“The dharma that I preach can be understood only by those who know how to think.”

This one is found quite often on Facebook, on blogs, etc.

It certainly doesn’t ring true to me. While clear thinking is a useful and necessary quality to cultivate, ultimately the Dharma (or truth) is beyond thought.

I suspect this quote is a poor paraphrase of one of two expressions.

One is a formula known as the “Recollection of the Dhamma” (dhammanusati), which is encapsulated in a stock phrase that’s found many times in the Pali scriptures. It runs like this in a more normal translation:

“The Dhamma is well-expounded by the Blessed One, to be seen here and now, timeless, inviting verification, pertinent, to be realized by the wise for themselves (veditabbo viññūhī).”

The other is a separate although similar expression of the qualities of the Dhamma:

“Deep … is this Dhamma, hard to see, hard to realize, tranquil, refined, beyond the scope of conjecture, subtle, to-be-experienced by the wise (paṇḍitavedanīyo).”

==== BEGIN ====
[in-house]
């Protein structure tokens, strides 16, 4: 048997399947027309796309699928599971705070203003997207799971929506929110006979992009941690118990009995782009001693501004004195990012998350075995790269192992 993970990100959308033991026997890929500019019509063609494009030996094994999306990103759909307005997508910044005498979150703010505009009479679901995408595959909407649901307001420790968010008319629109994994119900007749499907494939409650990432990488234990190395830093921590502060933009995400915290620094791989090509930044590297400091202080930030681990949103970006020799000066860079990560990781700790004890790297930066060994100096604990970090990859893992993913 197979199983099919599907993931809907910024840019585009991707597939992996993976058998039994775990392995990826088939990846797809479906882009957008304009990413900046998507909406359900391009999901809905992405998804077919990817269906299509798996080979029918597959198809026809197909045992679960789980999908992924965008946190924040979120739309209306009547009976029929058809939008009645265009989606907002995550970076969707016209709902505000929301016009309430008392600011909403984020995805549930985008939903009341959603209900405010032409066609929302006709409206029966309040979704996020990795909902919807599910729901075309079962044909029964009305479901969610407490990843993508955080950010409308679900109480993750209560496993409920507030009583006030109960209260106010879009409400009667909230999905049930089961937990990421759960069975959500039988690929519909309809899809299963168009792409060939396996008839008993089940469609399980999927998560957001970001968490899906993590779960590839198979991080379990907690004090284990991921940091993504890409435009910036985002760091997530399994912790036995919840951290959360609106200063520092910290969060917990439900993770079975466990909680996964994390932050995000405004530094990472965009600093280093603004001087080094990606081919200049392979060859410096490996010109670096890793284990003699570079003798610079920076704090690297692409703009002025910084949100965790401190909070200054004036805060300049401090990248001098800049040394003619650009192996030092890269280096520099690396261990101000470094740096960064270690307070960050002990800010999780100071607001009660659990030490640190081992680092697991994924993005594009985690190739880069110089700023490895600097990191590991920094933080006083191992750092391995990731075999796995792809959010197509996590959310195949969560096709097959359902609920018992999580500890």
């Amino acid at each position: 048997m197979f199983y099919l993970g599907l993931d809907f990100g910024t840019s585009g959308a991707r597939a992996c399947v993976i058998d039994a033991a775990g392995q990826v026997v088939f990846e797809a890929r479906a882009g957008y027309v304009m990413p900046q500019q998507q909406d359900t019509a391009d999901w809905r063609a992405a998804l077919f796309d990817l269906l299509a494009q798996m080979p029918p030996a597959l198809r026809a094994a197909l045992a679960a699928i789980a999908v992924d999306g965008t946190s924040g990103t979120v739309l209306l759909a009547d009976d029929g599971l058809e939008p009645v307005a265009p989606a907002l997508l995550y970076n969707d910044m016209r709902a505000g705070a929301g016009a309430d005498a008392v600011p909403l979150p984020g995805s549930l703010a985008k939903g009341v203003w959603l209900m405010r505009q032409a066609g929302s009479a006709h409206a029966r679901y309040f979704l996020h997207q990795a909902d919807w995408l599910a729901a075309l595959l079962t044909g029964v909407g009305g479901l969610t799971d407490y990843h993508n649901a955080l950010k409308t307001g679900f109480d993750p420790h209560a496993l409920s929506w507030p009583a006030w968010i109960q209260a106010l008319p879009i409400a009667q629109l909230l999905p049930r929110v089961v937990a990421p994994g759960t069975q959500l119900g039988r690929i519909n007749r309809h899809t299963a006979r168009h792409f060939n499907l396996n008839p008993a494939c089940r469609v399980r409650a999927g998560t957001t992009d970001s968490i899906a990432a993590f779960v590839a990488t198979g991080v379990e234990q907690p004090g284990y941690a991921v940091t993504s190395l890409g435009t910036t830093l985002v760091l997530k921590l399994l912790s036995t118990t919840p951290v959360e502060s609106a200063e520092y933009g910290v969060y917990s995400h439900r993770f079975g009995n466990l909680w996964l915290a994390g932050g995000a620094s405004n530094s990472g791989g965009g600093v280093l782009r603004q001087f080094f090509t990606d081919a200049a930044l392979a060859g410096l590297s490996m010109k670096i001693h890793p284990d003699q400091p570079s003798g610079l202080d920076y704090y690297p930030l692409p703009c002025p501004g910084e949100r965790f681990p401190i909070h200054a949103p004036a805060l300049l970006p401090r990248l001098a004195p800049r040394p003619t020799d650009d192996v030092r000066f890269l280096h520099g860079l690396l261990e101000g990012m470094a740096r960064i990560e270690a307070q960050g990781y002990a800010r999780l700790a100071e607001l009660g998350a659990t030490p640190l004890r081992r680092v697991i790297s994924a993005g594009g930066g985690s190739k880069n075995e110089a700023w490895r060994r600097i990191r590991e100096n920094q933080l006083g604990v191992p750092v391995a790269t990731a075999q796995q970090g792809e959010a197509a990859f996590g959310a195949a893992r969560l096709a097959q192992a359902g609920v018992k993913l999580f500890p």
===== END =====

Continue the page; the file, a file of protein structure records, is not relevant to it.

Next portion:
No matter how clearly we think about the Dhamma, it’s ultimately not thinking that brings the kind of wisdom the Buddha is talking about here. As the second quote above says, the Dhamma is “beyond the scope of conjecture (atakkāvacaro)” — a phrase which has also be translated as “unattainable by reasoning” or “being beyond the sphere of thought.”

The Dhamma is something “to be experienced.” It’s something to be seen or realized (“realized” here not in the sense of “understood intellectually” but in the sense of “having made real in an experiential sense.”)

So far I’ve seen this one in only one book: “Buddhism In North-East India,” by Sristidhar Dutta and ‎Byomakesh Tripathy. There it’s found in the even more unlikely form; “The dharma that I preach can be understood only by those who know how to think and intellectual people who have the intelligence to use their minds clearly and know how to appreciate this dharma as a universal law.”

This quote, even more than the more common shorter version, may well be part of an attempt to make Buddhism seem more “rational” and therefore more palatable to modern readers.

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